Pensions: Annuity sales to be investigated by FSA
The way annuities are sold is being investigated by the City regulator, the Financial Services Authority (FSA).
Annuities are the annual pension that many people buy with their private pension pots when they retire.
The FSA will look at whether or not people are given enough encouragement and information to shop around.
The long-standing worry has been that people get a bad deal by just taking the annuity offered by the insurer which has been investing their money.
The FSA made it clear that there was a problem that needed investigating.
"An annuity purchase is an important one-off decision that has long term consequences for individuals if they get it wrong," said Nick Poyntz-Wright of the FSA.
"We want to understand the level of the potential detriment for consumers if they do not shop around to see if there are ways to make this market work better for consumers."
Last year, the National Association of Pension Funds (NAPF) complained that the way annuities are sold might be costing half a million retirees each year as much as £1bn in future pension income.
It pointed out that the failure of someone to shop around - or being unaware they were able to do so - might reduce their annual pension income by a third.
The insurance industry then agreed to reform its practices, and in March this year insurers will have to conform to new guidelines set down by the Association of British Insurers (ABI).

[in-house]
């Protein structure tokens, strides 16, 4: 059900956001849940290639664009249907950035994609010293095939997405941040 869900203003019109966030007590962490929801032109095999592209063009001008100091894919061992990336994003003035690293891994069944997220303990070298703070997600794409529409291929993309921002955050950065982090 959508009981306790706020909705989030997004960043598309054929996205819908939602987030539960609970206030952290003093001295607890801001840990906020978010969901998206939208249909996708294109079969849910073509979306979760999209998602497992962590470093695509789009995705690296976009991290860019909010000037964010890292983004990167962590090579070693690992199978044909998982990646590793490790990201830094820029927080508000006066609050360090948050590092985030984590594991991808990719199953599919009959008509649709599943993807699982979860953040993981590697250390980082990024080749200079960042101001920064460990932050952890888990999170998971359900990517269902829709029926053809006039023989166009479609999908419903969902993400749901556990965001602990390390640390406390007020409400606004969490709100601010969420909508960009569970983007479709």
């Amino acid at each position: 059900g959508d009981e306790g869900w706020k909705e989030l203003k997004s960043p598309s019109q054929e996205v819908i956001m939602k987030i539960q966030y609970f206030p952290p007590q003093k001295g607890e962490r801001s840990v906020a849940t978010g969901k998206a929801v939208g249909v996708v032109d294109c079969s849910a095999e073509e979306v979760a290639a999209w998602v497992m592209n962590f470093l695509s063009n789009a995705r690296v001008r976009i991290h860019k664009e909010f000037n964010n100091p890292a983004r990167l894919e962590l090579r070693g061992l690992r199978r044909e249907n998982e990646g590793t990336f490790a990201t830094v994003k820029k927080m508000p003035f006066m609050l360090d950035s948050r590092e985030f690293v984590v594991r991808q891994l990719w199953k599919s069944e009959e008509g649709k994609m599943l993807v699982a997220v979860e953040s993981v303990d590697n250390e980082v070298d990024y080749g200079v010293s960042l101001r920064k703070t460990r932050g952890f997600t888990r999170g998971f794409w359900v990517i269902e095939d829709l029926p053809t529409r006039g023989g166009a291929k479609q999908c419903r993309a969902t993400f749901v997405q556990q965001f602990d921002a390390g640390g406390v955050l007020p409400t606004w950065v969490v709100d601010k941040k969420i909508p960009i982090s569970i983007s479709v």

These will require insurers to:
- Provide clear and consistent information, including details on how to shop around for an annuity
- Highlight the details of enhanced annuities - the higher pension income available to those with shorter life expectancy
- Signpost customers to external advice and support that is available
- Give a clear picture of how their products fit into the wider annuity market.
However, the FSA is clearly not satisfied that this will go far enough and wants, initially, to estimate how much people are losing in potential income.
Tom McPhail, of annuity firm Hargreaves Lansdown, pointed out that insurers have been obliged since 2002 to draw their customers attention to the fact that they can shop around for an annuity at the point of retirement.
"The ABI code of conduct is a big step forward, however it is flawed in that it could result in insurers performing a very limited shopping around process for their customers," he said.
"This could result in investors getting a slightly better deal than they would have done in the past, but still not as good a deal as if they shopped around the whole market.
"Hopefully the FSA review will determine whether the ABI code of conduct is acting effectively to improve consumer outcomes," he added.
Lack of knowledge
Hargreaves Lansdown said that, according to industry figures, 399,000 new pension annuities were sold in 2011 by insurance companies.
The average sum used to buy one was £27,600, and the difference between the best and worst income offered after shopping around was between 10% and 20%.
Billy Burrows, of the annuity broker the Better Retirement Group, said: "It is all very well encouraging people to shop around, but many people do not know what they are shopping for.
"Getting the best rate is just the tip of the iceberg because they are many important issues below the waterline which if ignored could have a bigger detrimental effect on annuity income than not getting the absolutely best rate."